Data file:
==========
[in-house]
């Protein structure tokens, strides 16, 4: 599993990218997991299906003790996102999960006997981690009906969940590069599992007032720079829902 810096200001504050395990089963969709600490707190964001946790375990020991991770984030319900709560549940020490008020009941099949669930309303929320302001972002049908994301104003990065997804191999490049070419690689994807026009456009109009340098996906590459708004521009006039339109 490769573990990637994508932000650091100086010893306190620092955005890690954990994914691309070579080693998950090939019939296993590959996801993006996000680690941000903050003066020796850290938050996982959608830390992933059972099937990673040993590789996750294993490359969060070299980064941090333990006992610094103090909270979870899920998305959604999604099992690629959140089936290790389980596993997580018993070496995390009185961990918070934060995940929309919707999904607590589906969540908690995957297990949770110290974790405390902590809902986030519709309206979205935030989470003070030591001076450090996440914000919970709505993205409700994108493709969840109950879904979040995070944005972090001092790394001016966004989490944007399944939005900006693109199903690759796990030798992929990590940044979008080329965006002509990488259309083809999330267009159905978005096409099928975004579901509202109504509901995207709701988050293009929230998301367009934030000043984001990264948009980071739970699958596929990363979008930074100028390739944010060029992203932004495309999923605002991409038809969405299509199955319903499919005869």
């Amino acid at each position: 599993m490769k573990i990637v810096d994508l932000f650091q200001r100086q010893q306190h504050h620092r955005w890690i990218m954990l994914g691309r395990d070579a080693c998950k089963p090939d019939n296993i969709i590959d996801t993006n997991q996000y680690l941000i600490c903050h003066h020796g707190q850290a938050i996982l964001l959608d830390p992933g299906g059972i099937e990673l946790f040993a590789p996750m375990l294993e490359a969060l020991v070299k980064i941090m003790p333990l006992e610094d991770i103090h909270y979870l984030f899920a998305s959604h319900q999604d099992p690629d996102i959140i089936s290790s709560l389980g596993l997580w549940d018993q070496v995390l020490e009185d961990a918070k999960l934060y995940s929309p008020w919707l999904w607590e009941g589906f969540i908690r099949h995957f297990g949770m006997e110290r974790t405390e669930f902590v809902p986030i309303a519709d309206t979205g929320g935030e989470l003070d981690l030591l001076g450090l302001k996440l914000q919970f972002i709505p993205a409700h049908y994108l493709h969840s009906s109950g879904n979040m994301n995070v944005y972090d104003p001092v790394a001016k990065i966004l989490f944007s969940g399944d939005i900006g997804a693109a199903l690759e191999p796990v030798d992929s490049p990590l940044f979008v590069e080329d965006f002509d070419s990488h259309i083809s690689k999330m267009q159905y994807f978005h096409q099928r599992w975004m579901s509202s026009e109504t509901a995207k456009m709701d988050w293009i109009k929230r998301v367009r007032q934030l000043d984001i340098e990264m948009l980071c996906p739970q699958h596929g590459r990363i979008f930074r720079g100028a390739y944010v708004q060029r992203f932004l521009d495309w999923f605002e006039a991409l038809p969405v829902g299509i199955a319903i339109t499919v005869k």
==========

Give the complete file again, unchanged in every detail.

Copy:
[in-house]
């Protein structure tokens, strides 16, 4: 599993990218997991299906003790996102999960006997981690009906969940590069599992007032720079829902 810096200001504050395990089963969709600490707190964001946790375990020991991770984030319900709560549940020490008020009941099949669930309303929320302001972002049908994301104003990065997804191999490049070419690689994807026009456009109009340098996906590459708004521009006039339109 490769573990990637994508932000650091100086010893306190620092955005890690954990994914691309070579080693998950090939019939296993590959996801993006996000680690941000903050003066020796850290938050996982959608830390992933059972099937990673040993590789996750294993490359969060070299980064941090333990006992610094103090909270979870899920998305959604999604099992690629959140089936290790389980596993997580018993070496995390009185961990918070934060995940929309919707999904607590589906969540908690995957297990949770110290974790405390902590809902986030519709309206979205935030989470003070030591001076450090996440914000919970709505993205409700994108493709969840109950879904979040995070944005972090001092790394001016966004989490944007399944939005900006693109199903690759796990030798992929990590940044979008080329965006002509990488259309083809999330267009159905978005096409099928975004579901509202109504509901995207709701988050293009929230998301367009934030000043984001990264948009980071739970699958596929990363979008930074100028390739944010060029992203932004495309999923605002991409038809969405299509199955319903499919005869």
């Amino acid at each position: 599993m490769k573990i990637v810096d994508l932000f650091q200001r100086q010893q306190h504050h620092r955005w890690i990218m954990l994914g691309r395990d070579a080693c998950k089963p090939d019939n296993i969709i590959d996801t993006n997991q996000y680690l941000i600490c903050h003066h020796g707190q850290a938050i996982l964001l959608d830390p992933g299906g059972i099937e990673l946790f040993a590789p996750m375990l294993e490359a969060l020991v070299k980064i941090m003790p333990l006992e610094d991770i103090h909270y979870l984030f899920a998305s959604h319900q999604d099992p690629d996102i959140i089936s290790s709560l389980g596993l997580w549940d018993q070496v995390l020490e009185d961990a918070k999960l934060y995940s929309p008020w919707l999904w607590e009941g589906f969540i908690r099949h995957f297990g949770m006997e110290r974790t405390e669930f902590v809902p986030i309303a519709d309206t979205g929320g935030e989470l003070d981690l030591l001076g450090l302001k996440l914000q919970f972002i709505p993205a409700h049908y994108l493709h969840s009906s109950g879904n979040m994301n995070v944005y972090d104003p001092v790394a001016k990065i966004l989490f944007s969940g399944d939005i900006g997804a693109a199903l690759e191999p796990v030798d992929s490049p990590l940044f979008v590069e080329d965006f002509d070419s990488h259309i083809s690689k999330m267009q159905y994807f978005h096409q099928r599992w975004m579901s509202s026009e109504t509901a995207k456009m709701d988050w293009i109009k929230r998301v367009r007032q934030l000043d984001i340098e990264m948009l980071c996906p739970q699958h596929g590459r990363i979008f930074r720079g100028a390739y944010v708004q060029r992203f932004l521009d495309w999923f605002e006039a991409l038809p969405v829902g299509i199955a319903i339109t499919v005869k």